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      Tupac's Outlawz Member, E.D.I. Mean Talks Watch Collection

      Tupac's Outlawz Member, E.D.I. Mean Talks Watch Collection

      E.D.I. Mean will forever be remembered as a vital members of Tupac’s crew The Outlawz. When Pac was released from prison in 1995, he named everyone in the crew after enemies in America. For real name Malcolm Greenidge, his name came from former Ugandan president Idi Amin.


      The New Jersey rapper is best known for his feature on Tupac’s “Hit Em Up.” While he continues to release meaningful records for hip-hop as a whole to appreciate, he’s also stepped into the other side of the business: management and concert promotion.


      King Ice caught up with E.D.I. Mean to discuss his love for watches and being a collector.


      Talk about your fashion sense and your drip. What accessories do you wear?

      Man, I always just march to the beat of my own drum. I like fucking with shit that I’m comfortable in. I wear a lot of G-Star, they’re comfortable. They fit me right and they last long. 


      What about your watch?

      This is a Nixon. I’m a watch collector, so I got all types. This is old school, like a Swatch style. I’m a collector. 


      You got Rollie’s in your vault?

      I don’t have a Rollie, but I got some nice watches. I have about 6 watches, and a Rollie is in the future.

      Mike Darole: Find Out How a $50,000 Nearly Cost Him His Life

      Mike Darole: Find Out How a $50,000 Nearly Cost Him His Life

      Rollies aren’t always your best friend. For Mike Darole, it damn near cost him his life. Unfortunately for the Bay Area native, he was shot once already years ago back home in San Jose, resulting in open heart surgery to keep him alive. Fast forward to a few months back, he was shot AGAIN, this time in the comfort of his own home.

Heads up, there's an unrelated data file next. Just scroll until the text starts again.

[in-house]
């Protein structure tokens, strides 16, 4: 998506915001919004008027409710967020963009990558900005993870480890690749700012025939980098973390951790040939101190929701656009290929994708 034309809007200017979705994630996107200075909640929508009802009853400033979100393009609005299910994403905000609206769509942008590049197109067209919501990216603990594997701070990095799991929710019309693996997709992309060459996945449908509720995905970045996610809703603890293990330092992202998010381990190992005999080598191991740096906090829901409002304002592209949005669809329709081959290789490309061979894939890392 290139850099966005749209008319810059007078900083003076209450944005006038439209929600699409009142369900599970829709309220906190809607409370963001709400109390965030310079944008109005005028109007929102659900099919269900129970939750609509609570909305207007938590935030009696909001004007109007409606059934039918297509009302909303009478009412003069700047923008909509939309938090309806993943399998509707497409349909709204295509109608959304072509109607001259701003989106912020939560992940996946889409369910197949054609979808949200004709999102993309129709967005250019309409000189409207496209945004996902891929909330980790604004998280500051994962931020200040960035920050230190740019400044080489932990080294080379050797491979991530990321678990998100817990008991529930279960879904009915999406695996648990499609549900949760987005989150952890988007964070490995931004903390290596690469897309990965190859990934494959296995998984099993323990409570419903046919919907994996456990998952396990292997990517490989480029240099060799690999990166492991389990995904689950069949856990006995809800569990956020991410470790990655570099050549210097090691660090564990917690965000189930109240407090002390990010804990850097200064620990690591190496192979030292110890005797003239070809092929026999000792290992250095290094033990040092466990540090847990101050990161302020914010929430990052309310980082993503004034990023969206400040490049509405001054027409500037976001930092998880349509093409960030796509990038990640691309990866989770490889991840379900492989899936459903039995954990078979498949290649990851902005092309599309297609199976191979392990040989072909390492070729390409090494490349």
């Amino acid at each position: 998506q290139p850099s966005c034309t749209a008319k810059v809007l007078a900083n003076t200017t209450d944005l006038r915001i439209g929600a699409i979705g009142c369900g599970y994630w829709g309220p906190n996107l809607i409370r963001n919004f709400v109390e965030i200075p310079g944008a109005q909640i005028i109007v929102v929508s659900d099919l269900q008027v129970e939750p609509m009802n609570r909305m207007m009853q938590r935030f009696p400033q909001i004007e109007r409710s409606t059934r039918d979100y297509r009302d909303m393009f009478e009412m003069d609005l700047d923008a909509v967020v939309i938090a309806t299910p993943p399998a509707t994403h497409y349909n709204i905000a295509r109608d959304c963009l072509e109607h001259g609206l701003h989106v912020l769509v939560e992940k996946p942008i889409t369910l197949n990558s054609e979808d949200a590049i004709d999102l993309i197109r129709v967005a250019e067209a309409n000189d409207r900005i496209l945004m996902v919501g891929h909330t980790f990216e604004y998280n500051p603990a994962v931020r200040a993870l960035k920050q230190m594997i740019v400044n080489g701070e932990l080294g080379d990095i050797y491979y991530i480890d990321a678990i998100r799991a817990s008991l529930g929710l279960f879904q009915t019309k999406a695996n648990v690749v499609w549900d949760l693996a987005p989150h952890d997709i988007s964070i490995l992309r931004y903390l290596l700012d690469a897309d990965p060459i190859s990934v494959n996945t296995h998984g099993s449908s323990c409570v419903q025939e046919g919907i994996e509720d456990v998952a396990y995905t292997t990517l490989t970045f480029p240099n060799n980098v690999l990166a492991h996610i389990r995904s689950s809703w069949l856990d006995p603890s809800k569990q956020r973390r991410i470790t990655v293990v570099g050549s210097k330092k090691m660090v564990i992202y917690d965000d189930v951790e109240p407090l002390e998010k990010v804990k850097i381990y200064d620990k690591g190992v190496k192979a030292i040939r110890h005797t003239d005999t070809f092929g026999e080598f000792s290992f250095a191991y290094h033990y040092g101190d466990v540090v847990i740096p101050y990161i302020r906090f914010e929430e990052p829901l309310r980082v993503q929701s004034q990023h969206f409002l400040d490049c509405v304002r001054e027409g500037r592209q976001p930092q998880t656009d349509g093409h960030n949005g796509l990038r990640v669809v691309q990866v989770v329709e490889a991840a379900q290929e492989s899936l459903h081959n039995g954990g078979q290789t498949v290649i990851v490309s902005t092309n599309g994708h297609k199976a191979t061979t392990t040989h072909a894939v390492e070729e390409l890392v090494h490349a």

2 guys jumped him in the elevators of his apartment complex in Los Angeles, and Mike went into straight survival mode to protect himself. The physical altercation resulted in the rapper getting shot in the elbow, landing him right back in the hospital — a dark place full of pain that he already had to overcome.


      King Ice caught up with Mike Darole to discuss his $50K Rolex, and why that led the two guys to try to rob him in the elevator. Thankfully, Mike survived and is here to tell his truth.


      Can you touch on the Rolex and the bad energy that it brought?

      Jewelry itself, those are trophies to me. I work really hard for that. I work really hard in general. I I want to purchase jewelry because in this music industry, that’s one of the things that other artists see. Fans and other people see jewelry, they’re like “okay.” The thing is with jewelry and materialistic things, it brings negative energy. That’s the people who don’t have what you have. I had to learn the hard way. I didn’t know that having all the jewelry was going to bring this type of energy, and that I’d be getting shot. It’s unfortunate. Sometimes I don’t even want to buy this shit anymore, because I have to look over my shoulder? Or I have to hire security to be with me? It’s ridiculous.